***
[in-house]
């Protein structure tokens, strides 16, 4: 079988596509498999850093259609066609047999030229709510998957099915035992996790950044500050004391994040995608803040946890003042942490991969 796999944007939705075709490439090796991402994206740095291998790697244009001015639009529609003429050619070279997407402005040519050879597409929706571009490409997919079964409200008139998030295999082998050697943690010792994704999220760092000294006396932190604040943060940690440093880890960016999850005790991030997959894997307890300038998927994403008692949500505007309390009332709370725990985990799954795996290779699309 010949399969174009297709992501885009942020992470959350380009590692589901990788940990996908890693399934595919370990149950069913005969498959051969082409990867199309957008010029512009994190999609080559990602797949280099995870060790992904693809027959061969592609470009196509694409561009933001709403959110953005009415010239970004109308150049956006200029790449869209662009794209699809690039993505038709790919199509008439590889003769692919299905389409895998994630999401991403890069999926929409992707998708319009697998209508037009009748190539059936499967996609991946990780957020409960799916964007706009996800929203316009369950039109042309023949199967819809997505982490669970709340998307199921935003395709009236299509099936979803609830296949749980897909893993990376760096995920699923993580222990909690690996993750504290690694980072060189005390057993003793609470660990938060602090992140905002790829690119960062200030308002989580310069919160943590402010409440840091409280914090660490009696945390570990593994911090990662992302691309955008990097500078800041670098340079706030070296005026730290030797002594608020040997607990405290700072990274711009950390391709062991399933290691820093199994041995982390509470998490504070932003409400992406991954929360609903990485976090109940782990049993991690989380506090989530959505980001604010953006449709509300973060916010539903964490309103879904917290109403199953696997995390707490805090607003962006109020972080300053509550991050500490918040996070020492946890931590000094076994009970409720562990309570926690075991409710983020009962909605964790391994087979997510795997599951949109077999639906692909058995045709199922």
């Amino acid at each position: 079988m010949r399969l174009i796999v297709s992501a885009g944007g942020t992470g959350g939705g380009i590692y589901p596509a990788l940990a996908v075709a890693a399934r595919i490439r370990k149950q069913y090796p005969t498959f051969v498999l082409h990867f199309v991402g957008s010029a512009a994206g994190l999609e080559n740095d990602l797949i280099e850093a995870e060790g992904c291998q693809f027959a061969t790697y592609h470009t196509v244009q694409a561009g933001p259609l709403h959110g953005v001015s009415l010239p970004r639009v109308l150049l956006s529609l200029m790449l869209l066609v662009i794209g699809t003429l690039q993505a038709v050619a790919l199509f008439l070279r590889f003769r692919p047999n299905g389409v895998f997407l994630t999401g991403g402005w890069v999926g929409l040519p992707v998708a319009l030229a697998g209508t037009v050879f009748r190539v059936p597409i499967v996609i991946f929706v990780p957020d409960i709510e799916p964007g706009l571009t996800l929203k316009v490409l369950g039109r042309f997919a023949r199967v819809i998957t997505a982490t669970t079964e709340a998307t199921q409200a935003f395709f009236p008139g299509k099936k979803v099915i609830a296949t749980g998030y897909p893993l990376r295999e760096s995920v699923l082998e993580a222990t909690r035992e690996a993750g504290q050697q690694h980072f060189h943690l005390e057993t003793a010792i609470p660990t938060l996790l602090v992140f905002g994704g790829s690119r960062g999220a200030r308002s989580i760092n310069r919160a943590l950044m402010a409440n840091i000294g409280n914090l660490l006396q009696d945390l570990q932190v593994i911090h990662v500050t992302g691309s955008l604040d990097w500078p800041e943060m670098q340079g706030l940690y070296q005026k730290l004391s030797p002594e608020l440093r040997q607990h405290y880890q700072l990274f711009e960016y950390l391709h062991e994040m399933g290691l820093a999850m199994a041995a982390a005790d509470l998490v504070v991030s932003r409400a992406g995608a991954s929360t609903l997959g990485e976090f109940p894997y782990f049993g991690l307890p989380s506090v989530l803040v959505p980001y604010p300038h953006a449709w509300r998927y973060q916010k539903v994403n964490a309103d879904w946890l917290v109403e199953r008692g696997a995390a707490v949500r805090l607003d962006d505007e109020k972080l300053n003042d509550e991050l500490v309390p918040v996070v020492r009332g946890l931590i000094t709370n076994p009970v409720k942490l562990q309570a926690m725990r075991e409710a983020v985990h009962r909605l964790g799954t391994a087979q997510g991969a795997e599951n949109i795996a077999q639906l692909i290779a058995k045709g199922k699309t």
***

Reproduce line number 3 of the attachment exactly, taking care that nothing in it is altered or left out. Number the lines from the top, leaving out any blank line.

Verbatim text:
């Amino acid at each position: 079988m010949r399969l174009i796999v297709s992501a885009g944007g942020t992470g959350g939705g380009i590692y589901p596509a990788l940990a996908v075709a890693a399934r595919i490439r370990k149950q069913y090796p005969t498959f051969v498999l082409h990867f199309v991402g957008s010029a512009a994206g994190l999609e080559n740095d990602l797949i280099e850093a995870e060790g992904c291998q693809f027959a061969t790697y592609h470009t196509v244009q694409a561009g933001p259609l709403h959110g953005v001015s009415l010239p970004r639009v109308l150049l956006s529609l200029m790449l869209l066609v662009i794209g699809t003429l690039q993505a038709v050619a790919l199509f008439l070279r590889f003769r692919p047999n299905g389409v895998f997407l994630t999401g991403g402005w890069v999926g929409l040519p992707v998708a319009l030229a697998g209508t037009v050879f009748r190539v059936p597409i499967v996609i991946f929706v990780p957020d409960i709510e799916p964007g706009l571009t996800l929203k316009v490409l369950g039109r042309f997919a023949r199967v819809i998957t997505a982490t669970t079964e709340a998307t199921q409200a935003f395709f009236p008139g299509k099936k979803v099915i609830a296949t749980g998030y897909p893993l990376r295999e760096s995920v699923l082998e993580a222990t909690r035992e690996a993750g504290q050697q690694h980072f060189h943690l005390e057993t003793a010792i609470p660990t938060l996790l602090v992140f905002g994704g790829s690119r960062g999220a200030r308002s989580i760092n310069r919160a943590l950044m402010a409440n840091i000294g409280n914090l660490l006396q009696d945390l570990q932190v593994i911090h990662v500050t992302g691309s955008l604040d990097w500078p800041e943060m670098q340079g706030l940690y070296q005026k730290l004391s030797p002594e608020l440093r040997q607990h405290y880890q700072l990274f711009e960016y950390l391709h062991e994040m399933g290691l820093a999850m199994a041995a982390a005790d509470l998490v504070v991030s932003r409400a992406g995608a991954s929360t609903l997959g990485e976090f109940p894997y782990f049993g991690l307890p989380s506090v989530l803040v959505p980001y604010p300038h953006a449709w509300r998927y973060q916010k539903v994403n964490a309103d879904w946890l917290v109403e199953r008692g696997a995390a707490v949500r805090l607003d962006d505007e109020k972080l300053n003042d509550e991050l500490v309390p918040v996070v020492r009332g946890l931590i000094t709370n076994p009970v409720k942490l562990q309570a926690m725990r075991e409710a983020v985990h009962r909605l964790g799954t391994a087979q997510g991969a795997e599951n949109i795996a077999q639906l692909i290779a058995k045709g199922k699309t």